The implication that supervisors have authority over coaches can inhibit the coaching process, and the problem lies in the label itself. Henry Campion makes a case for rebranding supervision as ‘co-vision’
In her Coaching at Work article, Louise Sheppard highlighted four themes in how coaching supervisees can inhibit themselves (Sheppard, 2018):
- fear of judgement and shame
- self-limiting beliefs and habits
- lack of agency and not seeing themselves as equal partners.
Characteristics she identified included passivity, waiting to be told, asking questions that distract the supervisor and, particularly in novices, seeing the relationship as parent/child.
Most if not all of these factors can at least in part reasonably be attributed to perceptions of power, authority and hierarchy within the supervision relationship.
I call myself a coaching supervisor, yet it’s a label I don’t feel comfortable with. It immediately suggests hierarchy and ‘power over’. At work, a supervisor is someone who oversees and evaluates the work of those for whom they are responsible. To imply that I am in some way in authority over the coaches I work with risks undermining the whole process from the outset. So how have we come to accept a term which creates an unnecessary and unhelpful hurdle that we then have to explain away?
As Myles Downey has pointed out, “the notion of supervision is borrowed from the various ‘helping’ professions from psychology through to counselling”, (Downey, 2003).
In the early days of coaching when there were no trained ‘coaching supervisors’, many coaches turned to psychotherapy supervisors, whose role was to oversee psychotherapy trainees, taking responsibility for their work with patients or clients, and to provide support to qualified practitioners. At the start of the new millennium when people like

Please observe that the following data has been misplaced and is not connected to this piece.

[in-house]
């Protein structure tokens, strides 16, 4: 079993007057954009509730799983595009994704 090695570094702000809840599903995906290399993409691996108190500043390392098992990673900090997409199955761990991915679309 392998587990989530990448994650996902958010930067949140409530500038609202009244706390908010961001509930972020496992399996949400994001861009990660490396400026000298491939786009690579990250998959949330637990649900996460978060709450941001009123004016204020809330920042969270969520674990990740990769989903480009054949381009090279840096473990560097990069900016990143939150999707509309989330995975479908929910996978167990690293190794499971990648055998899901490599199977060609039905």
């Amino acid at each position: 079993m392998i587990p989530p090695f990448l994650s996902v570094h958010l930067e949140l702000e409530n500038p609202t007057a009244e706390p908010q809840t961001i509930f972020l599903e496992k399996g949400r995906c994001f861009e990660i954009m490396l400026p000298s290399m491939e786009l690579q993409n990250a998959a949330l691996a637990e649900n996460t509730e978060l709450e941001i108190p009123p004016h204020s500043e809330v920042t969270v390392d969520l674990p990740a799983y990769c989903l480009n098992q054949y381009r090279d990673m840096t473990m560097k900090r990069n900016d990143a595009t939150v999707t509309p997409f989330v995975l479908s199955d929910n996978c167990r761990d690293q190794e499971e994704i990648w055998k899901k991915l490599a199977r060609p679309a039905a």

Peter Hawkins and Edna Murdoch, both of whose early careers were in the helping professions, started to provide training specifically for those wanting to work as reflective practitioners with coaches, they not unnaturally referred to it as coaching supervision training – and the term has stuck.
The problem is that coaching supervisors are not supervisors. They do not ‘oversee’ or have any formal responsibility for the coach’s work with clients, nor do coaches have any legal requirement to be supervised.
In their recent Manifesto for Supervision, Hawkins, Turner and Passmore (2019) acknowledge the problem: “The authors have agreed to use the term supervision, while acknowledging that this does not imply a hierarchical relationship between the supervisor and supervisee” [my italics]. I am reminded of Humpty Dumpty’s comment in the story, Alice in Wonderland: “When I use a word, it means just what I choose it to mean – neither more nor less.”
Terminology is important. First impressions can be hard to dispel. Why didn’t Louise Sheppard’s findings set alarm bells ringing? I wonder if thought leaders within the profession have become so familiar with the term that they’ve lost sight of the impact it can have.
The push-back has been most marked in the US, where the ICF has until very recently stoutly resisted the notion of ‘supervision’. The view seemed to be, ‘I am a qualified professional coach, why do I need a supervisor?’ Rather than supervision, ICF accreditation requires having ‘coach mentoring’ from more experienced ICF coaches who are not required to have any expertise as supervisors. (I know from personal experience that they specifically exclude trained and accredited UK supervisors like myself.) While the term has gained greater acceptance in the UK, helped no doubt by becoming a requirement for accreditation with the UK professional coaching associations, there are still those who find it demeaning.